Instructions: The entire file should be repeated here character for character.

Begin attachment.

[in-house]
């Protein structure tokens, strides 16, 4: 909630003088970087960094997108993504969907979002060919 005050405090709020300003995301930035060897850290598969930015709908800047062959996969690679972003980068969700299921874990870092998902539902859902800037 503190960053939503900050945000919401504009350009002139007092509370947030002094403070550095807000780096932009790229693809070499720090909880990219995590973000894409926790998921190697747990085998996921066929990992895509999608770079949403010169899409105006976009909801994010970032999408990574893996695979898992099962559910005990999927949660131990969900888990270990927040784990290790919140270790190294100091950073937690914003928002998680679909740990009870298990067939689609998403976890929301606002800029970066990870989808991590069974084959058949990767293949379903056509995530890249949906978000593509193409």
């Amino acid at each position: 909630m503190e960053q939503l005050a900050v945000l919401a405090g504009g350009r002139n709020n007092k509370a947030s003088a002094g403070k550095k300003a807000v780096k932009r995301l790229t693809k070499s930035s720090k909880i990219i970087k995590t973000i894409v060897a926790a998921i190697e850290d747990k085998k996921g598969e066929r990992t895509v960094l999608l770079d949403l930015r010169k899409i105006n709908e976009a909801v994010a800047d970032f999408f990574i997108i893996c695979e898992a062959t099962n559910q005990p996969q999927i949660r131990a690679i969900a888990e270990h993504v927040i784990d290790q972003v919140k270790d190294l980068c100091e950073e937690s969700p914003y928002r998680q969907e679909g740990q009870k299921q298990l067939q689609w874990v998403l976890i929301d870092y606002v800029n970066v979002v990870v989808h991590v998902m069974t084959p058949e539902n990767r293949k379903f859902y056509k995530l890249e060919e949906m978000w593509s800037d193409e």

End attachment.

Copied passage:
[in-house]
């Protein structure tokens, strides 16, 4: 909630003088970087960094997108993504969907979002060919 005050405090709020300003995301930035060897850290598969930015709908800047062959996969690679972003980068969700299921874990870092998902539902859902800037 503190960053939503900050945000919401504009350009002139007092509370947030002094403070550095807000780096932009790229693809070499720090909880990219995590973000894409926790998921190697747990085998996921066929990992895509999608770079949403010169899409105006976009909801994010970032999408990574893996695979898992099962559910005990999927949660131990969900888990270990927040784990290790919140270790190294100091950073937690914003928002998680679909740990009870298990067939689609998403976890929301606002800029970066990870989808991590069974084959058949990767293949379903056509995530890249949906978000593509193409």
């Amino acid at each position: 909630m503190e960053q939503l005050a900050v945000l919401a405090g504009g350009r002139n709020n007092k509370a947030s003088a002094g403070k550095k300003a807000v780096k932009r995301l790229t693809k070499s930035s720090k909880i990219i970087k995590t973000i894409v060897a926790a998921i190697e850290d747990k085998k996921g598969e066929r990992t895509v960094l999608l770079d949403l930015r010169k899409i105006n709908e976009a909801v994010a800047d970032f999408f990574i997108i893996c695979e898992a062959t099962n559910q005990p996969q999927i949660r131990a690679i969900a888990e270990h993504v927040i784990d290790q972003v919140k270790d190294l980068c100091e950073e937690s969700p914003y928002r998680q969907e679909g740990q009870k299921q298990l067939q689609w874990v998403l976890i929301d870092y606002v800029n970066v979002v990870v989808h991590v998902m069974t084959p058949e539902n990767r293949k379903f859902y056509k995530l890249e060919e949906m978000w593509s800037d193409e």